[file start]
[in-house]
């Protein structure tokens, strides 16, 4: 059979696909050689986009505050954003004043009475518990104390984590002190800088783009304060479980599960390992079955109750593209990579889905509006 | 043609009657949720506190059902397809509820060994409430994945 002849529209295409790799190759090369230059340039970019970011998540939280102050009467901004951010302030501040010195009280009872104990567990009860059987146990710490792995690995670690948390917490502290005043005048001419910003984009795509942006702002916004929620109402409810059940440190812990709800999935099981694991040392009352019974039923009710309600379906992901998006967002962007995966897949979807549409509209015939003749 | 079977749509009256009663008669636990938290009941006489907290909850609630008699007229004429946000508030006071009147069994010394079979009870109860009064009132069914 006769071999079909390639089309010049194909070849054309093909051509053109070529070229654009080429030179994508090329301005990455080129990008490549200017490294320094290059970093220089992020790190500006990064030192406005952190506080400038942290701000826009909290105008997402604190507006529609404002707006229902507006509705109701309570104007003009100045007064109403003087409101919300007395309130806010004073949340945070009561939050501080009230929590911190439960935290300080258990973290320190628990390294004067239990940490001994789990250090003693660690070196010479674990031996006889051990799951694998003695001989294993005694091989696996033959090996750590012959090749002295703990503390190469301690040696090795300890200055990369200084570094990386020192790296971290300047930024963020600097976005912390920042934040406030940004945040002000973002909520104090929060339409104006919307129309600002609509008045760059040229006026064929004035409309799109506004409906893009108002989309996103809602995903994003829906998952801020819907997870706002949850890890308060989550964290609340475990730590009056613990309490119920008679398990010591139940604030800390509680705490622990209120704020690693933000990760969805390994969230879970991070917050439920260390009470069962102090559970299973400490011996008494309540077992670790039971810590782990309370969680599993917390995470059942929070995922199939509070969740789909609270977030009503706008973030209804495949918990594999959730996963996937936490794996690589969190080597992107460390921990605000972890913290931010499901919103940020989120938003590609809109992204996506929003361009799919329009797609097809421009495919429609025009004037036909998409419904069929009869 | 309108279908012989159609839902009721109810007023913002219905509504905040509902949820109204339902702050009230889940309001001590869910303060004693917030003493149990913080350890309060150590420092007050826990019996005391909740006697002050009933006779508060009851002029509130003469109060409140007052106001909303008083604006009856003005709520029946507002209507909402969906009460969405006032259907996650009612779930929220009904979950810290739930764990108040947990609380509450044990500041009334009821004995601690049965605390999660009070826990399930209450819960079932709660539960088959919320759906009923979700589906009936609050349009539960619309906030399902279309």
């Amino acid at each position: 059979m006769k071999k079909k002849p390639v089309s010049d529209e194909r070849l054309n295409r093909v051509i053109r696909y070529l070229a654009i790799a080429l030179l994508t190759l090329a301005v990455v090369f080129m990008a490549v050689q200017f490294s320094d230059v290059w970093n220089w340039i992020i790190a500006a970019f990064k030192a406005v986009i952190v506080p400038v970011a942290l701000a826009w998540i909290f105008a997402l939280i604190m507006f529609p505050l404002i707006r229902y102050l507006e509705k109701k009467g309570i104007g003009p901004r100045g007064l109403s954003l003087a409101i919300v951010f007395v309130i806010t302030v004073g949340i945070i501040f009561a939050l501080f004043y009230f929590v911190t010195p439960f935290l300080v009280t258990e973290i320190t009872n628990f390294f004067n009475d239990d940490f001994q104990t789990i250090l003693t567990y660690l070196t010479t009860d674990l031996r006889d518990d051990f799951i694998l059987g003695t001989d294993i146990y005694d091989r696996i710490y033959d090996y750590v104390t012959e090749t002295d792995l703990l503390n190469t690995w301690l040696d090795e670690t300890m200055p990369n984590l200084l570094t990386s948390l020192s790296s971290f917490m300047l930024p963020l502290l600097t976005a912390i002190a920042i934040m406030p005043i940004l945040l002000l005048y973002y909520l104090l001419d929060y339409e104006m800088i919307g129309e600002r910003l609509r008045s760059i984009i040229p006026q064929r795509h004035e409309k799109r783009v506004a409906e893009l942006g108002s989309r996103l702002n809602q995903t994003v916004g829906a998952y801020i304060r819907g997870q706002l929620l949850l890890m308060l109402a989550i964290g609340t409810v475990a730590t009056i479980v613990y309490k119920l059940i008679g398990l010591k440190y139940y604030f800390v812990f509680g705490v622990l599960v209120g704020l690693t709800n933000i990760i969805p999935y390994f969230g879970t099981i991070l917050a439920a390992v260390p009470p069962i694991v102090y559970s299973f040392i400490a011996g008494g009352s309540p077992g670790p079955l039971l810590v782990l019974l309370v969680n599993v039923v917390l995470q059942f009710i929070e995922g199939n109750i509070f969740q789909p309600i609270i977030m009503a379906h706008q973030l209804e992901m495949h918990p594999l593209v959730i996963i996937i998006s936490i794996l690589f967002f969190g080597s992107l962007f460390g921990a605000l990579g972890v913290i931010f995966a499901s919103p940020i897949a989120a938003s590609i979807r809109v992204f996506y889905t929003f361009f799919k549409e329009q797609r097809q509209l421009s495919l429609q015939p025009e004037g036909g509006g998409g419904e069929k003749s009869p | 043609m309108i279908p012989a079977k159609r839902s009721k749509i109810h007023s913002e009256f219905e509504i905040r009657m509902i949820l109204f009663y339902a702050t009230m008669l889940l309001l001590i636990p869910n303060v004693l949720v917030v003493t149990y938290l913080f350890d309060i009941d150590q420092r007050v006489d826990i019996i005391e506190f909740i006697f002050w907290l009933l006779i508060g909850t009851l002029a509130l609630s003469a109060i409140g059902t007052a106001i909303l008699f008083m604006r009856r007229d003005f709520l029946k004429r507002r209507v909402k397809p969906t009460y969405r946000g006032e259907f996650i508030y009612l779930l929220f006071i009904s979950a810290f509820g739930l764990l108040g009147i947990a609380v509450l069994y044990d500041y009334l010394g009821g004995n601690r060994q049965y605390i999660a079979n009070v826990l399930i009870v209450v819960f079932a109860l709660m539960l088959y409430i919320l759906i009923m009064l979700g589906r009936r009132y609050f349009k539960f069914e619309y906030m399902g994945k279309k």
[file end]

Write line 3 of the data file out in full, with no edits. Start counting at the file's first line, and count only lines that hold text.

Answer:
């Amino acid at each position: 059979m006769k071999k079909k002849p390639v089309s010049d529209e194909r070849l054309n295409r093909v051509i053109r696909y070529l070229a654009i790799a080429l030179l994508t190759l090329a301005v990455v090369f080129m990008a490549v050689q200017f490294s320094d230059v290059w970093n220089w340039i992020i790190a500006a970019f990064k030192a406005v986009i952190v506080p400038v970011a942290l701000a826009w998540i909290f105008a997402l939280i604190m507006f529609p505050l404002i707006r229902y102050l507006e509705k109701k009467g309570i104007g003009p901004r100045g007064l109403s954003l003087a409101i919300v951010f007395v309130i806010t302030v004073g949340i945070i501040f009561a939050l501080f004043y009230f929590v911190t010195p439960f935290l300080v009280t258990e973290i320190t009872n628990f390294f004067n009475d239990d940490f001994q104990t789990i250090l003693t567990y660690l070196t010479t009860d674990l031996r006889d518990d051990f799951i694998l059987g003695t001989d294993i146990y005694d091989r696996i710490y033959d090996y750590v104390t012959e090749t002295d792995l703990l503390n190469t690995w301690l040696d090795e670690t300890m200055p990369n984590l200084l570094t990386s948390l020192s790296s971290f917490m300047l930024p963020l502290l600097t976005a912390i002190a920042i934040m406030p005043i940004l945040l002000l005048y973002y909520l104090l001419d929060y339409e104006m800088i919307g129309e600002r910003l609509r008045s760059i984009i040229p006026q064929r795509h004035e409309k799109r783009v506004a409906e893009l942006g108002s989309r996103l702002n809602q995903t994003v916004g829906a998952y801020i304060r819907g997870q706002l929620l949850l890890m308060l109402a989550i964290g609340t409810v475990a730590t009056i479980v613990y309490k119920l059940i008679g398990l010591k440190y139940y604030f800390v812990f509680g705490v622990l599960v209120g704020l690693t709800n933000i990760i969805p999935y390994f969230g879970t099981i991070l917050a439920a390992v260390p009470p069962i694991v102090y559970s299973f040392i400490a011996g008494g009352s309540p077992g670790p079955l039971l810590v782990l019974l309370v969680n599993v039923v917390l995470q059942f009710i929070e995922g199939n109750i509070f969740q789909p309600i609270i977030m009503a379906h706008q973030l209804e992901m495949h918990p594999l593209v959730i996963i996937i998006s936490i794996l690589f967002f969190g080597s992107l962007f460390g921990a605000l990579g972890v913290i931010f995966a499901s919103p940020i897949a989120a938003s590609i979807r809109v992204f996506y889905t929003f361009f799919k549409e329009q797609r097809q509209l421009s495919l429609q015939p025009e004037g036909g509006g998409g419904e069929k003749s009869p | 043609m309108i279908p012989a079977k159609r839902s009721k749509i109810h007023s913002e009256f219905e509504i905040r009657m509902i949820l109204f009663y339902a702050t009230m008669l889940l309001l001590i636990p869910n303060v004693l949720v917030v003493t149990y938290l913080f350890d309060i009941d150590q420092r007050v006489d826990i019996i005391e506190f909740i006697f002050w907290l009933l006779i508060g909850t009851l002029a509130l609630s003469a109060i409140g059902t007052a106001i909303l008699f008083m604006r009856r007229d003005f709520l029946k004429r507002r209507v909402k397809p969906t009460y969405r946000g006032e259907f996650i508030y009612l779930l929220f006071i009904s979950a810290f509820g739930l764990l108040g009147i947990a609380v509450l069994y044990d500041y009334l010394g009821g004995n601690r060994q049965y605390i999660a079979n009070v826990l399930i009870v209450v819960f079932a109860l709660m539960l088959y409430i919320l759906i009923m009064l979700g589906r009936r009132y609050f349009k539960f069914e619309y906030m399902g994945k279309k």